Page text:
This post picks up a thread based on comments that Prof. Robert Brown and Prof. Bruce Dale made on my "Don't pitch low-carbon fuel ..." post. Both Robert and Bruce take strong exception to my analysis. They invoke the commonly made assumption that substituting a biofuel for a fossil fuel reduces net CO2 emissions because biofuel use recycles carbon while fossil fuel use does not.
|This widely used view of the biofuel lifecycle does not tell |
the whole story. [Image credit: www.EthanolRFA.org]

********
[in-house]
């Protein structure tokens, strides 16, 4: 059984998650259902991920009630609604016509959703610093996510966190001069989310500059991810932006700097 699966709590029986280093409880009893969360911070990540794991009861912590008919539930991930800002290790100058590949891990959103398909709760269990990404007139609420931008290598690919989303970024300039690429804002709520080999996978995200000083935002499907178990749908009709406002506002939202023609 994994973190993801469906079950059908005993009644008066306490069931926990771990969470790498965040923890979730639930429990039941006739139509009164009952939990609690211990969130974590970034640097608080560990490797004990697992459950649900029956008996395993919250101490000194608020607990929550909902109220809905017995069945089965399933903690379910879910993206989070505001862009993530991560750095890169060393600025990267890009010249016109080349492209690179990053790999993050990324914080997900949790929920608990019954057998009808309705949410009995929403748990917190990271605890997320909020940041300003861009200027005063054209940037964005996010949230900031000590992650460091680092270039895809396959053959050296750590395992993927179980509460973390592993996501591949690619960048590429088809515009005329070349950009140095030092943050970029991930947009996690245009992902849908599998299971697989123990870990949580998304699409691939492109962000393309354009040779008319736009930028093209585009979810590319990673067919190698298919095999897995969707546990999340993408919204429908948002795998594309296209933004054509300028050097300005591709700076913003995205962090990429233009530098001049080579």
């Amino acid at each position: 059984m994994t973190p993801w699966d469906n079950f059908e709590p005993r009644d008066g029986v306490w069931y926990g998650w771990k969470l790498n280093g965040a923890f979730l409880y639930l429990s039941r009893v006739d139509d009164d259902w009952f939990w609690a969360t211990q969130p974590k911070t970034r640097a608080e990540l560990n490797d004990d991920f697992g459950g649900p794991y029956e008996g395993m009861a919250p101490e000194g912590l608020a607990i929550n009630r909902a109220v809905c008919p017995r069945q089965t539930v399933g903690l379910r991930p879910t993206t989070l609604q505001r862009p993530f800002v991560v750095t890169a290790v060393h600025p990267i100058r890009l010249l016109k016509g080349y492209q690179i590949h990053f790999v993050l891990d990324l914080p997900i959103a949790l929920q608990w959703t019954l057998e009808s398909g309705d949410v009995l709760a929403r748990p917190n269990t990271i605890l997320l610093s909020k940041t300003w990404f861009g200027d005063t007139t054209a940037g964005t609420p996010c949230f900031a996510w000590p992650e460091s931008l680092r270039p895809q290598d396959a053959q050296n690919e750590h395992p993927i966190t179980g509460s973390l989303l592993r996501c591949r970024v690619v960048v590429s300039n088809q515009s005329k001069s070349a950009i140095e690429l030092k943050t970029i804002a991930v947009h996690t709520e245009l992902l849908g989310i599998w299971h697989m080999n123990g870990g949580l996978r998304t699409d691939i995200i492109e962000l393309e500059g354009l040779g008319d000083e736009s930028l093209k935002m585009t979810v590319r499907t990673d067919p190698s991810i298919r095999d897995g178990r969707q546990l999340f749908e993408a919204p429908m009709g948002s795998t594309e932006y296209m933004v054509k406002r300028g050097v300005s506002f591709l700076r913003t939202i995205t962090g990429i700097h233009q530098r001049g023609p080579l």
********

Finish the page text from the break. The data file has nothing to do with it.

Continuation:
Their argument is based on the following logic:
(1) Fossil fuels send old carbon on a one-way trip to the atmosphere, thereby increasing the amount of CO2 in the atmosphere.
(2) Biofuels use carbon recently taken from the air that is then released back to the air, resulting in no net change in the amount of CO2 in the atmosphere.
(3) Therefore, substituting a biofuel for a fossil fuel reduces the rate of CO2 buildup in the atmosphere.
Although this basic analysis neglects processing emissions, we can leave those aside for the purpose of this discussion. They are not what's at the heart of the disagreement, and in any case processing emissions do get tracked by lifecycle models, e.g., as used in the RFS and LCFS.